While many historical sites and buildings are eroded by the sands of time, some of the most awe-inspiring and impressive medieval structures still stand strong and tough in France today, inspiring millions of visitors who come to marvel at these ancient locations every year.
Conqueror’s Blade: Paragons wears its real-life French cultural and architectural influence on its sleeve in Pays-de-la-Gloire, especially in the city of Aurelian when battling for La Grande Gloire and navigating its bridges, walls, and magnificent monasteries.
From fascinating fountains to commanding castles, join us as we explore the Medieval landmarks of France still standing today, perfect for an inspiring and educational vacation.
Minerve is a small but stunning Medieval village ensconced between two gorges and lodged atop a range of rocks. Originally a Cathar city, Minerve is home to a stunning 11th century church of Saint-Etienne. Minerve also houses exceptional vineyards, first planted by Romans, and the wines made there are famous for their fruity and mellow tastes.
The village also features astounding natural bridges, tunnels and arches carved by the surrounding rivers themselves, which become accessible to explore during the drier months.
Château de Falaise
Château de Falaise (or Falaise Castle), housed in the Norman city of Falaise, was built in the 10th century and is most famously the birthplace of William the Conqueror (1028–1087).
His mother, Helvera, was said to have had a horrifyingly prophetic nightmare while pregnant with William in the castle, in which a tree grew from her stomach and its branches reached across the channel to England, casting a tremendous shadow over the country like a monster. As we know now, this prediction would come true in a sense, as William would go on to conquer the Anglo Saxons and become King of England.
Château de Falaise has more than just rich history to admire; you can also see evidence of the people who called the castle their home, thanks to William the Conqueror’s son, King Henry I of England, who returned to rebuild the fortress and added plenty more intimidating towers and defensive capabilities.
With its storied walls housing a museum, a replica trebuchet, and graffiti carved into the walls by bored soldiers during the Hundred Years’ War, Château de Falaise is teeming with history just waiting to be uncovered.
A photograph of Château de Falaise by Alfred Capel Cure (1856)
Fancy feasting your eyes on works of fine art from legendary artists such as Monet, Dali, Picasso, Rodin, and many more, set against a backdrop of a medieval abbey? Then look no further than Flaran Abbey in Valence-sur-Baïse, France. Constructed in 1151, this monastery is home to an enormous collection of great works of art, including paintings and sculptures.
You can also sit awhile in the beautiful gardens that surround the abbey, perfect for musing on a beautiful work of art while enjoying the scenery.
Fountain of Innocents
Located on Rue de Innocents in Paris, France, this auspicious 16th-century fountain marks a site with a less than pleasant history. Formerly a 12th-century medieval cemetery by the name of Holy Innocents’ Cemetery (Cimetière des Innocents), this Parisian graveyard was once the biggest in the city. However, as the years wore on and more bodies were buried within its walls, it became over-filled, and the stench (along with the pests it attracted) became a serious problem. Thus, the cemetery was closed.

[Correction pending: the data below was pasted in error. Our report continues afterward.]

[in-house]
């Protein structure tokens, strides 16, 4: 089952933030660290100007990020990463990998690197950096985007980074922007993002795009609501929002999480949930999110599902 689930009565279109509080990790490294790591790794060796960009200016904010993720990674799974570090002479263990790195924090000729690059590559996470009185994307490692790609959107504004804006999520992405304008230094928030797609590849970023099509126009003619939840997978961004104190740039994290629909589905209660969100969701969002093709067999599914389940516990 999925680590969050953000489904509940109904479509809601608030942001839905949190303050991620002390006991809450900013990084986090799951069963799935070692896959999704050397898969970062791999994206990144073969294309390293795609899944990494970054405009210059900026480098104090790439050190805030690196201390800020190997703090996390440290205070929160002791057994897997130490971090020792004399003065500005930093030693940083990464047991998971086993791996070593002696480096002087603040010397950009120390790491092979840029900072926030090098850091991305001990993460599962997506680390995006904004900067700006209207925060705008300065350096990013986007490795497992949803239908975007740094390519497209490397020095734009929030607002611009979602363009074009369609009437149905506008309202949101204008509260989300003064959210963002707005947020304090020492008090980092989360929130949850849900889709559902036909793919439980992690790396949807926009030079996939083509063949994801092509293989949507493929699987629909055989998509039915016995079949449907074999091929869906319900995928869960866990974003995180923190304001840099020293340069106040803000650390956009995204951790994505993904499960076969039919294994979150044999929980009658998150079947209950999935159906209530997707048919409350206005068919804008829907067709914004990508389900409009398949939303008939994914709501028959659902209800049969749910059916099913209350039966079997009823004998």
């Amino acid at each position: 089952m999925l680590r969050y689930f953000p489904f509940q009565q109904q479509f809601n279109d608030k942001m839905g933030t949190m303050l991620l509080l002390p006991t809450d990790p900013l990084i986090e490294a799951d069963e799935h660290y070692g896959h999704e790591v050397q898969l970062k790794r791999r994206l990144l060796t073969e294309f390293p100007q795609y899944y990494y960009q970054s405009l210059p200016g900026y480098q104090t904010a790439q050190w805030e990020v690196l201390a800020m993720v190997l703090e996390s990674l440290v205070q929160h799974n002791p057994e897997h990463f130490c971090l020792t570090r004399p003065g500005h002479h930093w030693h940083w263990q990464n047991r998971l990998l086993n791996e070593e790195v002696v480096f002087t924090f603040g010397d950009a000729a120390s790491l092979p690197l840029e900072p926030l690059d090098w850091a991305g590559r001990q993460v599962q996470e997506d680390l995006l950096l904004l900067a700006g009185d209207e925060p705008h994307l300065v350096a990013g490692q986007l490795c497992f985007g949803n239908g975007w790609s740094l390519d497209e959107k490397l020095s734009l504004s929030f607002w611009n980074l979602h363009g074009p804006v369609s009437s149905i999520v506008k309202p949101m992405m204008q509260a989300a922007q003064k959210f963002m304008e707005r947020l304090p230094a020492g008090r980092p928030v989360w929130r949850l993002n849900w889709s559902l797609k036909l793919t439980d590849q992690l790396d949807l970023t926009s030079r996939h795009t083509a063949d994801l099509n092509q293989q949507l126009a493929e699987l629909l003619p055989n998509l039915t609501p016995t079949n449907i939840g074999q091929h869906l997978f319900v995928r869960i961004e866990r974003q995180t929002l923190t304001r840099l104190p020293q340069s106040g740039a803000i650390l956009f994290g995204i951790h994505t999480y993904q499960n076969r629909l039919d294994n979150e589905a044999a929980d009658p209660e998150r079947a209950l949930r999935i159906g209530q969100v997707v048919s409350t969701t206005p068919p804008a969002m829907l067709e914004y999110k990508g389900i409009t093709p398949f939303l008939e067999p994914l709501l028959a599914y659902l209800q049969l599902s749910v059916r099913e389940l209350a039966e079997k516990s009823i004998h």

The bodies were disinterred and relocated to the Paris Catacombs, and the memorial of the Fountain of Innocents took shape on the original gravesite in the 16th century. Old cemetery arches and walls can still be seen in the now bustling square full of markets and cafes, ensuring that its history is remembered.
A painting of Fountain of Innocents by John James Chalon (1822)
Château de Machecoul
The ruins of a medieval castle with a dark past lies in wait for curious visitors in Machecoul, France. The legend of Bluebeard is linked to Château de Machecoul, as it was home to the inspiration behind the murderous character.
Gilles de Rais was a medieval lord from Brittany whose crimes were numerous and horrendous. After fighting alongside Joan of Arc in the Hundred Years’ War, his luxurious lifestyle lead to a keen interest in the occult. His efforts to summon demons and create gold through alchemy led to an unfortunate habit of slaughtering children. This led to his arrest at Château de Machecoul itself, followed by his conviction and execution in 1440. Many believe his life inspired Charles Perrault’s tale of Bluebeard (Barbe Bleue), a decadent nobleman with a penchant for spousal murder.
Chateau de Machecoul (or ‘Chateau de Gilles de Rais’ or ‘Bluebeard’s Castle’) still lies in ruins, but the current owners have made efforts to restore it, and now offer tours of the grounds where visitors can immerse themselves in the French history it has to offer.
Engross yourself in French history with our Conqueror’s Tales, and discover what inspired the people and culture of Paragons, from their delectable food to their inspiring literature, to the gallant Joan of Arc.